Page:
There have been several different answers to ‘what is employee engagement?’ over the years. All of which shed light on why staff commitment is so important to organisations.
What is Employee Commitment?
Employee commitment has been defined as, “The strength of an individual’s identification and involvement in a particular organisation. ”*
The authors who provide this definition developed a questionnaire-based tool in order to measure this construct. It describes employee commitment using three distinct components:
● A strong belief in and acceptance of an organisation’s goals;
● Staff motivation or willingness to exert considerable effort on behalf of the organisation they work for;
● A strong desire to maintain membership to the organisation.
This definition and measurement has been used as the basis for a wealth of research since the late 1970s. These have demonstrated that employee commitment is strongly related to a whole raft of positive effects and outcomes.
At an individual level, those who are more committed to the organisation also experience more job satisfaction, higher levels of motivation and lower stress levels. They also tend to perform better and manifest less job-searching behaviour.
At an organisational level higher employee commitment is related to lower levels of staff turnover, absenteeism and tardiness. There’s also significantly higher customer satisfaction and profitability.
Further meta-analysis has replicated these findings, based on a sizable sample size of 50,000. Yet, they argued that there’s a further two types of employee commitment that need to be considered.
Read: What is Employee Engagement.
Types of Employee Commitment
1. Affective (Emotional) Commitment
This type of employee commitment is the closest to what one might intuitively consider commitment to be. It encapsulates the idea of an emotional identification with the organisation. This leads to an increased desire to contribute and perform, as well as maintain citizenship of the organisation.
There is an enormous amount of research demonstrating the positive benefits of affective staff commitment, both to the organisation and the individual. It is for this reason that we concentrate on this type when considering what gives rise to employee commitment.
2. Normative Employee Commitment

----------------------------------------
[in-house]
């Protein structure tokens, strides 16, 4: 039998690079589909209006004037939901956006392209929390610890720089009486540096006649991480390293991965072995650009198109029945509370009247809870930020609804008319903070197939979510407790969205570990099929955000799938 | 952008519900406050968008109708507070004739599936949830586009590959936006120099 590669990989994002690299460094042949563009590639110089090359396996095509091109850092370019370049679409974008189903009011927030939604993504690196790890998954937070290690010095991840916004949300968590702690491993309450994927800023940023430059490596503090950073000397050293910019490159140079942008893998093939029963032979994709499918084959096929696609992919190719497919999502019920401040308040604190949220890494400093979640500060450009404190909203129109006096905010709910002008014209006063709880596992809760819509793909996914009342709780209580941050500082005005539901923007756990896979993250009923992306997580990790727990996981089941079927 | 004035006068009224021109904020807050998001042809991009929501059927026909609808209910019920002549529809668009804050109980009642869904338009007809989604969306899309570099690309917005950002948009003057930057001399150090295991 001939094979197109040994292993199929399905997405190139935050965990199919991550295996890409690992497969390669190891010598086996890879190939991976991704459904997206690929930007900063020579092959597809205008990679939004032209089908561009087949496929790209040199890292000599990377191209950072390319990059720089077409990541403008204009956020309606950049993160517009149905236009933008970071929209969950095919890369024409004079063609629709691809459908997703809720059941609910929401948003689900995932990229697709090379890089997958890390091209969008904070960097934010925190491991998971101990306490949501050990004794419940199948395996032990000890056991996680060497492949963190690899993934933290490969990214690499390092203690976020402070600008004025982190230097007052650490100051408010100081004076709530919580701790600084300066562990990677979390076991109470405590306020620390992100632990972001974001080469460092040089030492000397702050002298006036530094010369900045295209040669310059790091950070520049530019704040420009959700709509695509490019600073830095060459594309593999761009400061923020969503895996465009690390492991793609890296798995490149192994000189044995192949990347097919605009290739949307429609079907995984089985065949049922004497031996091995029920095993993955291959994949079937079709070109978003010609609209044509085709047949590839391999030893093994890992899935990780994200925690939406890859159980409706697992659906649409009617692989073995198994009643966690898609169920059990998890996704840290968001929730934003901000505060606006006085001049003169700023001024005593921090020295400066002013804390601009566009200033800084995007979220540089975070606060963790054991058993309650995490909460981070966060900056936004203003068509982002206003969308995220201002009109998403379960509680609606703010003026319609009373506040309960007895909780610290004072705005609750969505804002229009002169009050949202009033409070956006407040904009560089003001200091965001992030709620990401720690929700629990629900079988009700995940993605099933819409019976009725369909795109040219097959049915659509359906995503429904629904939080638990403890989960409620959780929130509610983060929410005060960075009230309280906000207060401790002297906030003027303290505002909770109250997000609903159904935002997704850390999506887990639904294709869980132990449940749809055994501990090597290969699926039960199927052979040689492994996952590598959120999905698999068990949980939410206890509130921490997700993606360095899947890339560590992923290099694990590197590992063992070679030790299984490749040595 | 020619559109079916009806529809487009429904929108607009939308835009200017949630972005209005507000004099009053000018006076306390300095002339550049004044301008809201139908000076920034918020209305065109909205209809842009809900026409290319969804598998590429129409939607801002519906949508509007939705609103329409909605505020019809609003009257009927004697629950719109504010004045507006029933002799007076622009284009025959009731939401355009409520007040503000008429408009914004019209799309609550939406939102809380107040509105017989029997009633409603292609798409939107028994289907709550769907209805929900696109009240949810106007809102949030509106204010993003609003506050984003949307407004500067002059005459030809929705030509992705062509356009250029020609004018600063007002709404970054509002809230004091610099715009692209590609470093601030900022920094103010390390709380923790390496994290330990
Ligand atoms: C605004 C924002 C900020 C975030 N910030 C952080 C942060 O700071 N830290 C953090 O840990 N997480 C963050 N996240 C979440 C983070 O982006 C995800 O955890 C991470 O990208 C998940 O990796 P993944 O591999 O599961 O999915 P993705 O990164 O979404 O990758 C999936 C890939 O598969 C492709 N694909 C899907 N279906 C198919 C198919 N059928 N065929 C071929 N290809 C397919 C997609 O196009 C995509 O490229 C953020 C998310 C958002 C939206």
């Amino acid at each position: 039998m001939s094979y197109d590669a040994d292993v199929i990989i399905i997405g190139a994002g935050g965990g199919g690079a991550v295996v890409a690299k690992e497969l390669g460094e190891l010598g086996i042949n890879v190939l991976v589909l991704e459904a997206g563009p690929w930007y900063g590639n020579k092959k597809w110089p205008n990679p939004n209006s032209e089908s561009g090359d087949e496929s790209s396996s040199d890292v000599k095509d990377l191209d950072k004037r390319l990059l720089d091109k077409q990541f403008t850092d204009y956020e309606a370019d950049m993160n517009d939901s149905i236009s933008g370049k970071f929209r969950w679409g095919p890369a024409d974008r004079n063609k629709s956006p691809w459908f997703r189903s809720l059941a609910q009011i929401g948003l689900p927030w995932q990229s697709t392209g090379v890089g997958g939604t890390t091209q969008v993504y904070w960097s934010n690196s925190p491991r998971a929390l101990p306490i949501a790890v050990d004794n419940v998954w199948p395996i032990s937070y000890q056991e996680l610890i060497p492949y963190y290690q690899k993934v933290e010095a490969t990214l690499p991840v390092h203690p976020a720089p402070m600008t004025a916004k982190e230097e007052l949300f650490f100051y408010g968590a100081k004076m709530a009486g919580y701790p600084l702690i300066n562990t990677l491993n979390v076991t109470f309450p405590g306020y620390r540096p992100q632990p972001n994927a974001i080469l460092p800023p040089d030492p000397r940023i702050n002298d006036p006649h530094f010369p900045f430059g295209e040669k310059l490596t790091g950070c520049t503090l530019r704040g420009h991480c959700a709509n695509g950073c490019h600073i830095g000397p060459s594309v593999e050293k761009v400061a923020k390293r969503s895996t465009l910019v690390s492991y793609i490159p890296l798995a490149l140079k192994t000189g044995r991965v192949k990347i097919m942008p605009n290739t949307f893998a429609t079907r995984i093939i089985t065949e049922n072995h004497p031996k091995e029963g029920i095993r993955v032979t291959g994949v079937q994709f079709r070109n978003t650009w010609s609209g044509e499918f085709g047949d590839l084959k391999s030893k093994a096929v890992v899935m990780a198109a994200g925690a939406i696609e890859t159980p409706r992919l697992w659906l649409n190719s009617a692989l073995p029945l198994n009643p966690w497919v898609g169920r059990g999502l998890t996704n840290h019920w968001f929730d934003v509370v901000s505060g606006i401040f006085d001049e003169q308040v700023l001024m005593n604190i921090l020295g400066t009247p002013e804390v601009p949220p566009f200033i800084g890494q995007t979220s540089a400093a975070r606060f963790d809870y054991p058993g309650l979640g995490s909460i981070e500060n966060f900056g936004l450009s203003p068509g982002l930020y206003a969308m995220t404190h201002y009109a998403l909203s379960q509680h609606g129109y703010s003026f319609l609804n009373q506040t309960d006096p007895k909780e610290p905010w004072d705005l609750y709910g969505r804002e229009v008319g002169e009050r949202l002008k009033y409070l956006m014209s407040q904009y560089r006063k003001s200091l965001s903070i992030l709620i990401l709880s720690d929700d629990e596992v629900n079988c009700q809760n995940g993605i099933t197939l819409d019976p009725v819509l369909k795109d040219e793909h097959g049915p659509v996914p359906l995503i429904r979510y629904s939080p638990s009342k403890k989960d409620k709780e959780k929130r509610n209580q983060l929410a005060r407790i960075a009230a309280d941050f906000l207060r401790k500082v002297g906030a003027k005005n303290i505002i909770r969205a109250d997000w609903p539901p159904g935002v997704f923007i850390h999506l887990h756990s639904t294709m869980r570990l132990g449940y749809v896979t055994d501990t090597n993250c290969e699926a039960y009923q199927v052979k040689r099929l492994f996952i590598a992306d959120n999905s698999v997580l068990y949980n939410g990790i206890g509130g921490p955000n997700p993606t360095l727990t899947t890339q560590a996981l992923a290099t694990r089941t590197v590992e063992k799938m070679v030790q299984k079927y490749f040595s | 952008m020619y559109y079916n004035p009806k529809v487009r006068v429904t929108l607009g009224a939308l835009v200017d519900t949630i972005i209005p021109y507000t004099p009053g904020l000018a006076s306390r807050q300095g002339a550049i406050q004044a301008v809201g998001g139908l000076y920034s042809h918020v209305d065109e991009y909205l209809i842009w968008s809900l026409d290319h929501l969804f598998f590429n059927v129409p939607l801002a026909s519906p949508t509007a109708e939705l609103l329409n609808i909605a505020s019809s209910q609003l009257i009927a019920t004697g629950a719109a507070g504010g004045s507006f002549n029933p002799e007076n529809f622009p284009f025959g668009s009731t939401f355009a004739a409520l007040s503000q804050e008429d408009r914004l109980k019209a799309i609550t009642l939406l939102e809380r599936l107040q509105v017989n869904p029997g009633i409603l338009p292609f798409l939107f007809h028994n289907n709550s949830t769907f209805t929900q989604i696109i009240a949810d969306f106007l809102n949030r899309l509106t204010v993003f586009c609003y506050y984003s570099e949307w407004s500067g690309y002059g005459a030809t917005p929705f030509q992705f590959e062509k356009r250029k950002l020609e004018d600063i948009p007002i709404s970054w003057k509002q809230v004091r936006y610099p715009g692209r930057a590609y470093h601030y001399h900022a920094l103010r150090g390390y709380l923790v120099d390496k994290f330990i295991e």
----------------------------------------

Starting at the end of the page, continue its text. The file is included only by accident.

This refers to a perceived obligation to remain with the organisation. An employee can experience an obligation to perform work activities in the absence of a personal desire to do so.
This type of employee commitment typically has weaker positive relationships with staff motivation, job satisfaction etc. Though, cultural variation plays a part in the strength of the relationships between normative commitment and work behaviours.
Norms and social obligations exert more power over actual behaviour in more collectivist cultures (e.g. Turkey). This is compared to relatively individualistic contexts (e.g. the USA) where incidentally, the majority of the psychological research takes place.
3. Continuance Commitment
This is bound up in a very idiocentric and calculative decision-making process. Essentially, this involves the individual considering what they stand to lose should they leave an organisation. Their perceived sacrifices, together with the alternatives open to them.
Unsurprisingly, this type of employee commitment has less positive outcomes and is in fact related to higher stress. There may be increased work-family conflict and poorer performance.
Combating staff turnover with salary raises and other incentives may increase affective employee commitment through perceptions of personal competence. Yet, it could also in some instances accentuate what employees stand to lose, adding to a feeling of being ‘trapped’ (high continuance commitment), with all its negative associations.
The Importance of Employee Commitment
In summary, organisational commitment is now regarded as a key part of investigating the health of organisations. This is done both by occupational psychologists and HR professionals.
Moreover, affective employee commitment (identification and emotional involvement with the organisation) is known to have the most positive effect on work-related behaviour and staff turnover intentions.
Monitoring this variable can give early warnings of imminent employee turnover problems. It also provides an excellent benchmark for evaluating interventions aimed at reducing staff retention difficulties (e.g. job redesign, induction and socialisation processes).
* Mowday, R.T., Steers, R.M., & Porter, L.W. (1979). The measurement of organizational commitment. Journal of Vocational Behaviour, 14, 224-247.
(Main image from HOUNÖ)